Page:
Laura Avery


Laura is inspired by the healing potential of relationship and believes that moving into deepening connections with one another can foster mutual growth and transformation. She is honoured to be walking alongside clients as they explore unexamined aspects of their lives and take risks in experiencing new ways of being. She endeavours to foster a sense of warmth and safety in relationships, in which clients feel that all parts of themselves are welcome, understood, and given space. She believes in collaboration, co-creation, curiosity, and exploration in striving to tailor a therapeutic approach that fits the unique needs of each person that she meets. She recognizes the importance of understanding people’s experiences and challenges in the context of their unique relational, cultural, and social realities.

Laura is passionate about supporting youth and adults who are facing challenges related to stress and anxiety, depression, the effects of trauma and early childhood trauma, grief and loss, relationship challenges (family, romantic, friendship, and work), body image, and concerns related to sexuality and gender identity.

Laura’s counselling work recognizes the interconnection between body, mind, emotions, and spirit. Her work is informed by experiential and somatically oriented counselling approaches, which draw attention to what is unfolding in the “here and now” between the therapist and client, as well as recognize that our bodies are important sources of knowledge. Laura’s approach is integrative and draws on narrative therapy, relational-cultural therapy, emotion-focused therapy, EMDR, and acceptance and commitment therapy. Laura’s therapeutic orientation is supported by her commitment to anti-oppressive and justice-oriented practice. She believes that we cannot understand individual healing without understanding the ways that we may each experience privilege and oppression.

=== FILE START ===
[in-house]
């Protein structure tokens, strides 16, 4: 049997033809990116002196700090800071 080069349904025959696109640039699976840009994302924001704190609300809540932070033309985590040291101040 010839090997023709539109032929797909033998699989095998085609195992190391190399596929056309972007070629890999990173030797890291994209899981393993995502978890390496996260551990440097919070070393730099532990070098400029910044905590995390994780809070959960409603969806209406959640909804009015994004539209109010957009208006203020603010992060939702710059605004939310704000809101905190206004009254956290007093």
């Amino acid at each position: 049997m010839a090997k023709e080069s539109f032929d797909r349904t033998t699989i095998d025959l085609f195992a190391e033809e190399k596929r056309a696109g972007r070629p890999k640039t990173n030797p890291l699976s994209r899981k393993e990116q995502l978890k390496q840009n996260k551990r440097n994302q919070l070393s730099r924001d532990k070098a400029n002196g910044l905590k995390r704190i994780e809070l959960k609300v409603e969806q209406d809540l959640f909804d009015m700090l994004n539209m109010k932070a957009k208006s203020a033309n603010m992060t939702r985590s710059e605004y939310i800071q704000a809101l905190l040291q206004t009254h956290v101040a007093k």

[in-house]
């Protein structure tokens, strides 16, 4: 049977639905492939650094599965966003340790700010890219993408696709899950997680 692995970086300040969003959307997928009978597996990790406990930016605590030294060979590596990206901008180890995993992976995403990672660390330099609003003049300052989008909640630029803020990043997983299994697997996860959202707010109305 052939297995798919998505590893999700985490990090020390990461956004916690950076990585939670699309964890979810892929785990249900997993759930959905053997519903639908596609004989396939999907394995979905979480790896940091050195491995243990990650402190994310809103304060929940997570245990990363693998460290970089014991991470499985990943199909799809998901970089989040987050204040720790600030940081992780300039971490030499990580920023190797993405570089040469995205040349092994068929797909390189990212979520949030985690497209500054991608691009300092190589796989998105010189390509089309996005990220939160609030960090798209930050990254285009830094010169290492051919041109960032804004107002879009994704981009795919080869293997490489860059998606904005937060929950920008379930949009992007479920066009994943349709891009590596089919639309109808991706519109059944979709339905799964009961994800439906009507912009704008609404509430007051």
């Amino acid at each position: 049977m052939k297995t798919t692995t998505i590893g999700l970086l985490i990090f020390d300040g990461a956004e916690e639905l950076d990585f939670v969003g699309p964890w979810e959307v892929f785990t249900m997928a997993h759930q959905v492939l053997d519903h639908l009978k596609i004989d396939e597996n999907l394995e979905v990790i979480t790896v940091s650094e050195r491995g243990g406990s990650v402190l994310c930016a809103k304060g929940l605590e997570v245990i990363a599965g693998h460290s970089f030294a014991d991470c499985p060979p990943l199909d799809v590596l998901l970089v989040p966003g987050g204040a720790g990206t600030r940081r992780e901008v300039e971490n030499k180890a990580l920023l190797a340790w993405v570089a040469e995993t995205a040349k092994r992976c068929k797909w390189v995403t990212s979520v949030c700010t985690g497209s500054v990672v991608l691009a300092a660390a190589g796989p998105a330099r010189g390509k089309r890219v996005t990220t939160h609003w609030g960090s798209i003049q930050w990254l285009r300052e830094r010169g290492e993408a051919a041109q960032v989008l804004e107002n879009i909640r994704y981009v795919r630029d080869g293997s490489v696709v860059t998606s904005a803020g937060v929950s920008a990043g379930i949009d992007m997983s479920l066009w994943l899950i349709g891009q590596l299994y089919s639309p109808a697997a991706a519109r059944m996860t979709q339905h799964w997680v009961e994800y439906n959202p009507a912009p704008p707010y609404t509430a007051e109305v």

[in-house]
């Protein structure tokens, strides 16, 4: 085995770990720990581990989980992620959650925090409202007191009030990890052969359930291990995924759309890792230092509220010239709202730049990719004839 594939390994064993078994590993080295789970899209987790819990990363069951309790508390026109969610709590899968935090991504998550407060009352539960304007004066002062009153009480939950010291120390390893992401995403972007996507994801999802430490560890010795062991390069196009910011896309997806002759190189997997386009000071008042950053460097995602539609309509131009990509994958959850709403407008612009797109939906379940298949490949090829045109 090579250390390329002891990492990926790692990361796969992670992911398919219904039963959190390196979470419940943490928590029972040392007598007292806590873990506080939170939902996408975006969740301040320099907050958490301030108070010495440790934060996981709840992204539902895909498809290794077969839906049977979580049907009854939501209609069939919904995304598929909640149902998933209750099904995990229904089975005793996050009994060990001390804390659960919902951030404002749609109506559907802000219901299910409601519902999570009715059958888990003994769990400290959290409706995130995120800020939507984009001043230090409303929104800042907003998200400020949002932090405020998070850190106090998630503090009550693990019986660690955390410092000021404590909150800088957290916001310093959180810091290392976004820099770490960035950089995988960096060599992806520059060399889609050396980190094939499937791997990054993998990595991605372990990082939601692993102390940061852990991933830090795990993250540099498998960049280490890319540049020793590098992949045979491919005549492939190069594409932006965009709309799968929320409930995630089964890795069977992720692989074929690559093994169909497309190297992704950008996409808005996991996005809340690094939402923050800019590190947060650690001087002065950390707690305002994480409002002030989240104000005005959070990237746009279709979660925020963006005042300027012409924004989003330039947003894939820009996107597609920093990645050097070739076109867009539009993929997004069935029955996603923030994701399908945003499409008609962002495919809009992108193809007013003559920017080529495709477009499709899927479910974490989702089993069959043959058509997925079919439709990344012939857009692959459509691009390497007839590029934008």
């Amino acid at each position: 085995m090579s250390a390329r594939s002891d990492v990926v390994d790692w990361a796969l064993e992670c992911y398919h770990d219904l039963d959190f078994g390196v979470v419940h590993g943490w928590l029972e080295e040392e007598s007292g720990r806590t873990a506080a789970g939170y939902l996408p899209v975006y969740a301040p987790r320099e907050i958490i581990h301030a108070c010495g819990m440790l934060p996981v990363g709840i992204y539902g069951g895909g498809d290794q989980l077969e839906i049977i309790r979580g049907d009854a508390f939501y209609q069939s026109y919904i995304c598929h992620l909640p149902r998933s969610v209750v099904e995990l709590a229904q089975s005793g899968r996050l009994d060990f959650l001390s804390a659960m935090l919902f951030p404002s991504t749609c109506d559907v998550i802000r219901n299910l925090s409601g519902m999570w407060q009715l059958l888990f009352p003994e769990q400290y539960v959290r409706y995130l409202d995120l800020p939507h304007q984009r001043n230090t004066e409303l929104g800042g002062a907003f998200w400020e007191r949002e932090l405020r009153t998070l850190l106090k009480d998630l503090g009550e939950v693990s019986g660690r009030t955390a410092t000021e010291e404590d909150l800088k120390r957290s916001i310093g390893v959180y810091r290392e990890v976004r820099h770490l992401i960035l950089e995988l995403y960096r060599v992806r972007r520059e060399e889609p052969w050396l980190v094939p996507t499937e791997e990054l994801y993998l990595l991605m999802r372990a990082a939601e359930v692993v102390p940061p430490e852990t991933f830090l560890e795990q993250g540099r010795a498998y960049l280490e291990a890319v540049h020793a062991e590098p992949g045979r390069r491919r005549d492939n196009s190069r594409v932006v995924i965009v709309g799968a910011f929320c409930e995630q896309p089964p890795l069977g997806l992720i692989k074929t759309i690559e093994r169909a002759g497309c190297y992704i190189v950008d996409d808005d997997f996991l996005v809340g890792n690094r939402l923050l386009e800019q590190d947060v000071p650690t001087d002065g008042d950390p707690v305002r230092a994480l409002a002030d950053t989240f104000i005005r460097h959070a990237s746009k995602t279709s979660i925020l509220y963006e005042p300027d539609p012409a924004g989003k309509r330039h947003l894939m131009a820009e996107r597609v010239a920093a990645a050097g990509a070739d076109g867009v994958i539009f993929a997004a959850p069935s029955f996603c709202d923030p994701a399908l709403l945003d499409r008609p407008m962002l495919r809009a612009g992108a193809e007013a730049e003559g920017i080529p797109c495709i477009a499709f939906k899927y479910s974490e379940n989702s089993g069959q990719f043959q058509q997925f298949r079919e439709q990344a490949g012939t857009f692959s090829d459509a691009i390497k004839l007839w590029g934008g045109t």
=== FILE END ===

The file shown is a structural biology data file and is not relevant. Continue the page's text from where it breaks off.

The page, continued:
Laura identifies as queer and uses she or they pronouns. Navigating her queer identity over the years has been an invitation for Laura to question dominant cultural narratives that affect the ways we see ourselves and the world, a process that greatly inspires her practice as a counsellor. Laura also has a background in dance and movement and has training in expressive arts therapy which continues to inform her counselling practice by honouring the power of the imagination and our embodied experience. She is a settler of mixed European ancestry, born on the territory of the Semiahmoo people and gratefully resides on the territory of the Musqueam, Squamish, and Tsleil-Waututh First Nations. 

Laura provides counselling in the following offices:

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